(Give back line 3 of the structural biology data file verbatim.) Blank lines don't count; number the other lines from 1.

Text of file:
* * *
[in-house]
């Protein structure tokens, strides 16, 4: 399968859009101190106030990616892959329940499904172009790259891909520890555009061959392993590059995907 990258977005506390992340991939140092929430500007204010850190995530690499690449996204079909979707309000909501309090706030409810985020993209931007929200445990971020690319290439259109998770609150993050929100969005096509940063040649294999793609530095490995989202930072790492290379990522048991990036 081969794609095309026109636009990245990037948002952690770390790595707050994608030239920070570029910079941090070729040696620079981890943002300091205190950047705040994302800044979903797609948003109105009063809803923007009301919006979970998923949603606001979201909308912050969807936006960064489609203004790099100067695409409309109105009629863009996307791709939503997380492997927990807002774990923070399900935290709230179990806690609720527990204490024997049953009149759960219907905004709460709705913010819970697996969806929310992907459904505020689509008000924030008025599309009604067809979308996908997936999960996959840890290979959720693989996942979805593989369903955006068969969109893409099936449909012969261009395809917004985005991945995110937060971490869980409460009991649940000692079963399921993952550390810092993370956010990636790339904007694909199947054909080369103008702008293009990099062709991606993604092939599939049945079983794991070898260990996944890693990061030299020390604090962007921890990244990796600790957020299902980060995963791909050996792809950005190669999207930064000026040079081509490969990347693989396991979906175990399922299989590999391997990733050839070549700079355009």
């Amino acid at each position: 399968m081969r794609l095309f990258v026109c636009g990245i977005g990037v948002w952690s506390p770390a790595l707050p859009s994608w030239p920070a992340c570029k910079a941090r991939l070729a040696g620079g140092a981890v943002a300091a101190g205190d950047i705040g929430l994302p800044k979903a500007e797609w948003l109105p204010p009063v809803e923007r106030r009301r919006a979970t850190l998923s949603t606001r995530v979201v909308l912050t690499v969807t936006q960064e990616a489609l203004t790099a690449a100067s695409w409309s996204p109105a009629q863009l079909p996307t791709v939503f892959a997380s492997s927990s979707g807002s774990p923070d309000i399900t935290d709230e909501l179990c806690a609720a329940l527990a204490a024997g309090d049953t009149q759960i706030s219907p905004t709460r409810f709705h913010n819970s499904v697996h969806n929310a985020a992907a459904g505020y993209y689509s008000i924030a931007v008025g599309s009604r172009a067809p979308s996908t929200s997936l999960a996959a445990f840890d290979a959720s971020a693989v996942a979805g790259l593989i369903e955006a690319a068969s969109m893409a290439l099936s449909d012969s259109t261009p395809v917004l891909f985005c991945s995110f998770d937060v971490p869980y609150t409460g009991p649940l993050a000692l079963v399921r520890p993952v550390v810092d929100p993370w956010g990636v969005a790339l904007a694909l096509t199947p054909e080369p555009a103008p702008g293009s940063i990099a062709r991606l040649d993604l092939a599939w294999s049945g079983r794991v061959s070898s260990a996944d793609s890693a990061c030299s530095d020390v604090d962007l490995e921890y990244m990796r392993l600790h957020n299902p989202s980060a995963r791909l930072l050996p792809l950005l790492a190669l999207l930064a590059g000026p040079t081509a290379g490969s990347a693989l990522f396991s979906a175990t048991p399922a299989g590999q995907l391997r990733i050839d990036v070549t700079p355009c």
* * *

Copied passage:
């Amino acid at each position: 399968m081969r794609l095309f990258v026109c636009g990245i977005g990037v948002w952690s506390p770390a790595l707050p859009s994608w030239p920070a992340c570029k910079a941090r991939l070729a040696g620079g140092a981890v943002a300091a101190g205190d950047i705040g929430l994302p800044k979903a500007e797609w948003l109105p204010p009063v809803e923007r106030r009301r919006a979970t850190l998923s949603t606001r995530v979201v909308l912050t690499v969807t936006q960064e990616a489609l203004t790099a690449a100067s695409w409309s996204p109105a009629q863009l079909p996307t791709v939503f892959a997380s492997s927990s979707g807002s774990p923070d309000i399900t935290d709230e909501l179990c806690a609720a329940l527990a204490a024997g309090d049953t009149q759960i706030s219907p905004t709460r409810f709705h913010n819970s499904v697996h969806n929310a985020a992907a459904g505020y993209y689509s008000i924030a931007v008025g599309s009604r172009a067809p979308s996908t929200s997936l999960a996959a445990f840890d290979a959720s971020a693989v996942a979805g790259l593989i369903e955006a690319a068969s969109m893409a290439l099936s449909d012969s259109t261009p395809v917004l891909f985005c991945s995110f998770d937060v971490p869980y609150t409460g009991p649940l993050a000692l079963v399921r520890p993952v550390v810092d929100p993370w956010g990636v969005a790339l904007a694909l096509t199947p054909e080369p555009a103008p702008g293009s940063i990099a062709r991606l040649d993604l092939a599939w294999s049945g079983r794991v061959s070898s260990a996944d793609s890693a990061c030299s530095d020390v604090d962007l490995e921890y990244m990796r392993l600790h957020n299902p989202s980060a995963r791909l930072l050996p792809l950005l790492a190669l999207l930064a590059g000026p040079t081509a290379g490969s990347a693989l990522f396991s979906a175990t048991p399922a299989g590999q995907l391997r990733i050839d990036v070549t700079p355009c």